Spiritualized mastermind Jason Pierce says he’d already written the material on Songs in A&E when he was hospitalized in 2005 with a serious case of double pneumonia. (How serious? “At one point I just thought that this was it,” Pierce’s pal and collaborator John Coxon of Spring Heel Jack told England’s Observer last year. “I was pretty sure he was going to die.”) In spite of that timeline, it’s nearly impossible to hear A&E—whose title refers to the British equivalent of an American hospital’s ER—as anything other than a recovery record. “Hold out your hands, I’m coming home,” Pierce tells a father figure in “Borrowed Your Gun,” while trumpets summon him toward the light. In “Death Take Your Fiddle,” he addresses the Grim Reaper over a spooky goth-soul groove that derives its slo-mo pulse from the sound of a man breathing on a respirator: “Play a song you used to sing, the one that brought you close to me/Play a song and I will sing along.”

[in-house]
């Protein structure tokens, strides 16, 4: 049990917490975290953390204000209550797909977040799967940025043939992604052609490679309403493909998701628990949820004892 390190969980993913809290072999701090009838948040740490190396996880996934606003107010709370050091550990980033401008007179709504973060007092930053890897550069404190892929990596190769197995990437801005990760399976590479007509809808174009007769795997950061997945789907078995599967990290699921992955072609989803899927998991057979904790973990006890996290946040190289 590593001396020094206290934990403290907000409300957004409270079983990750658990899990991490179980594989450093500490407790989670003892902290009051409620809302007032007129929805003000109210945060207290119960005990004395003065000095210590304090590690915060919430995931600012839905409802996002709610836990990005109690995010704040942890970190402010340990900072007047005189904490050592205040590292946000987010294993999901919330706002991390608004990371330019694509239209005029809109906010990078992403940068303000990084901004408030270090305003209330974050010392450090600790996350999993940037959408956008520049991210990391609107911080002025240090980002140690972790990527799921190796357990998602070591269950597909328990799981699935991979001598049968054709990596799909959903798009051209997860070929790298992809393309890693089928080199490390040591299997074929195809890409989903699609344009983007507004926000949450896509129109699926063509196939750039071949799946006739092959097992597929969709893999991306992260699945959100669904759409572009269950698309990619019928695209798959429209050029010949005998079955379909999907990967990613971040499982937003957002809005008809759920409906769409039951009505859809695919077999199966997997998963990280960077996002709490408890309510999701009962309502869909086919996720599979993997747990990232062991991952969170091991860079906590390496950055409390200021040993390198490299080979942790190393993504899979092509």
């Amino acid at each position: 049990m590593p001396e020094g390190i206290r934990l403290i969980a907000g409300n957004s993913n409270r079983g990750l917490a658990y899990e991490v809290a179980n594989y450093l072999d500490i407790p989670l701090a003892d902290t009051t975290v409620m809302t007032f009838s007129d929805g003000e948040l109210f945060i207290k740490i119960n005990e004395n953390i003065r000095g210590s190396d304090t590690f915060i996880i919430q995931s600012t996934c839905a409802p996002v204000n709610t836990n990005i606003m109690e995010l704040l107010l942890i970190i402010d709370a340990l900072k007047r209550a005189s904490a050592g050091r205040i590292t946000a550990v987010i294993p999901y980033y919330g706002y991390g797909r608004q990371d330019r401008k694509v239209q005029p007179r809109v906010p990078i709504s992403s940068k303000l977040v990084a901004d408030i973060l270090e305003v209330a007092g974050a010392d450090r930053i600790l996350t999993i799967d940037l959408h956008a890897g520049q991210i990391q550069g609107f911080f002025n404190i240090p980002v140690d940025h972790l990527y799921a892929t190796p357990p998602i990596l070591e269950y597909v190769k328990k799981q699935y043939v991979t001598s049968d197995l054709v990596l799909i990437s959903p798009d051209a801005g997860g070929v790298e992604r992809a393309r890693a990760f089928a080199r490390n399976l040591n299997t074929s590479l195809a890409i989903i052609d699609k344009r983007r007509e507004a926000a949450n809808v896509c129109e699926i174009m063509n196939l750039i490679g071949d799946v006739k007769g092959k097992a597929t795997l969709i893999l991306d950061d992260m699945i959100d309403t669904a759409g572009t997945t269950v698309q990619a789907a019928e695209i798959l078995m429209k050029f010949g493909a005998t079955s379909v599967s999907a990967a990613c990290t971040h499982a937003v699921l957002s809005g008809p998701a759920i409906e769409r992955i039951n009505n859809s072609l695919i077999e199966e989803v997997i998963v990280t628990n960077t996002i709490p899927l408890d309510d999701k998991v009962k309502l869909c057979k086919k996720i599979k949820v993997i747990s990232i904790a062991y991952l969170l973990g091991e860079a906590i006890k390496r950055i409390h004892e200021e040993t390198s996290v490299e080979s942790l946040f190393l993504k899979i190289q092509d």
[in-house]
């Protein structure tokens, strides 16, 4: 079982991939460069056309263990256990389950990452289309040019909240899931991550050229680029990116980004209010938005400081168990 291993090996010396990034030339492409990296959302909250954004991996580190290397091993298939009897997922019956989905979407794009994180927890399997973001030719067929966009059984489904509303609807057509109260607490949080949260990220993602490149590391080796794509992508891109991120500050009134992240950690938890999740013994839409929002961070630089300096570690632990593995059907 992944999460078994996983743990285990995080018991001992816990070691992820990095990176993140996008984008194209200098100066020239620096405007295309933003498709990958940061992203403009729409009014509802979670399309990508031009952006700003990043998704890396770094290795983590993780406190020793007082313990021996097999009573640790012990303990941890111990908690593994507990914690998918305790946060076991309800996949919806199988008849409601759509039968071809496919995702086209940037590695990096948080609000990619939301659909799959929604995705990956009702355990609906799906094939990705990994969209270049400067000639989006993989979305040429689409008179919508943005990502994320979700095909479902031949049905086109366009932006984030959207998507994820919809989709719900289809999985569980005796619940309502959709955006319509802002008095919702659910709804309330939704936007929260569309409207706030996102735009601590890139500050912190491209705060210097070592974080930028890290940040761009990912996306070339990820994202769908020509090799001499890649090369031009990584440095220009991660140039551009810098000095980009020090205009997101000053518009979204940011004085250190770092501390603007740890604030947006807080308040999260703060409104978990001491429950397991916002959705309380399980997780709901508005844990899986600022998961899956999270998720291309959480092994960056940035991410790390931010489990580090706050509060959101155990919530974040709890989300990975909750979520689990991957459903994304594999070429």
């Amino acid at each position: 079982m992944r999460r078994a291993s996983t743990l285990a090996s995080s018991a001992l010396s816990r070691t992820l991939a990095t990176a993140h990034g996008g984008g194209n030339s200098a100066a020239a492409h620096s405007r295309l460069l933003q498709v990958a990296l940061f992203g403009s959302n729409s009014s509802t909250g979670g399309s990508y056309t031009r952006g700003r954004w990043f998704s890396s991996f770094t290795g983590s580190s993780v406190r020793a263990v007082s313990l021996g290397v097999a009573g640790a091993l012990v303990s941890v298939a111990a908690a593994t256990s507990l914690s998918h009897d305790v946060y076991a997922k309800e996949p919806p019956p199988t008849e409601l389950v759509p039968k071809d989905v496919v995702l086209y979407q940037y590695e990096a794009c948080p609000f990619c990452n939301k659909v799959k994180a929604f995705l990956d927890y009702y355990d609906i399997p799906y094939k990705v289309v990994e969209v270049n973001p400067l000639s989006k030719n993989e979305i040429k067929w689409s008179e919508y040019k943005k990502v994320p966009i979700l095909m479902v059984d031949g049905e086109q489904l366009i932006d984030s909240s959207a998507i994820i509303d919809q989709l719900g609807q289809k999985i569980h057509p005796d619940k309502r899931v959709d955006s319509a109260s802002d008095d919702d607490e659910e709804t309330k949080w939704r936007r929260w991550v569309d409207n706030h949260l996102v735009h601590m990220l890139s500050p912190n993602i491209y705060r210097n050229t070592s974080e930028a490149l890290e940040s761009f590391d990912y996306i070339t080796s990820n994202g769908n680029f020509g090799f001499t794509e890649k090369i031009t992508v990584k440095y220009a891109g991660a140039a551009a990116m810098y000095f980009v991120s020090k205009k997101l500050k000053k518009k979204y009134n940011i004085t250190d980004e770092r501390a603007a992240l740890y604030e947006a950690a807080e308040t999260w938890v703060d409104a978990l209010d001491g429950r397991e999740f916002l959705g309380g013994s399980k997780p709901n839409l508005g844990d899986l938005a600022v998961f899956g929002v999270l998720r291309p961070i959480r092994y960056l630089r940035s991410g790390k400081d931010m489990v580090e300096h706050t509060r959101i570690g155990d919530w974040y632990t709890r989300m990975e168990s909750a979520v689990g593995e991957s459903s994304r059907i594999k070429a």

Then again, recovery (and its elusiveness) is what every Spiritualized record is about. Pierce’s pilot narrative is his quest for redemption—from addiction, from heartbreak, from a lack of faith in something bigger than himself. (In the realm of English pop stars, he’s the Anti-Winehouse: This dude can’t wait for somebody to try to make him go to rehab.) So maybe it’s not so hard to believe Pierce’s claim about the album’s provenance; he probably just figured he’d have a need for some deathbed space-blues sooner or later.
The followup to 2003’s garage-punk Amazing Grace, A&E for sure bears the mark of Spiritualized’s recent Acoustic Mainlines gigs, which found Pierce accompanied by a string section and a gospel chorus: There are big arrangements here, but they’re much more modest in scale than those on 2001’s hilariously grandiose Let It Come Down. The result ebbs and flows: “Soul on Fire” is a glorious acid-Motown production number with soaring movie-score strings, and it’s extremely unlikely that anything on the Jesus and Mary Chain’s eventual reunion record will improve upon “You Lie You Cheat,” which builds to a furious free-noise climax. But the album’s second half bogs down in the sort of orchestral treacle we wouldn’t tolerate if it came from someone less credentialed than Pierce. Or, I suppose, if he hadn’t just cheated death.
Spiritualized play Terminal 5 July 27, terminal5nyc.com
This article from the Village Voice Archive was posted on May 27, 2008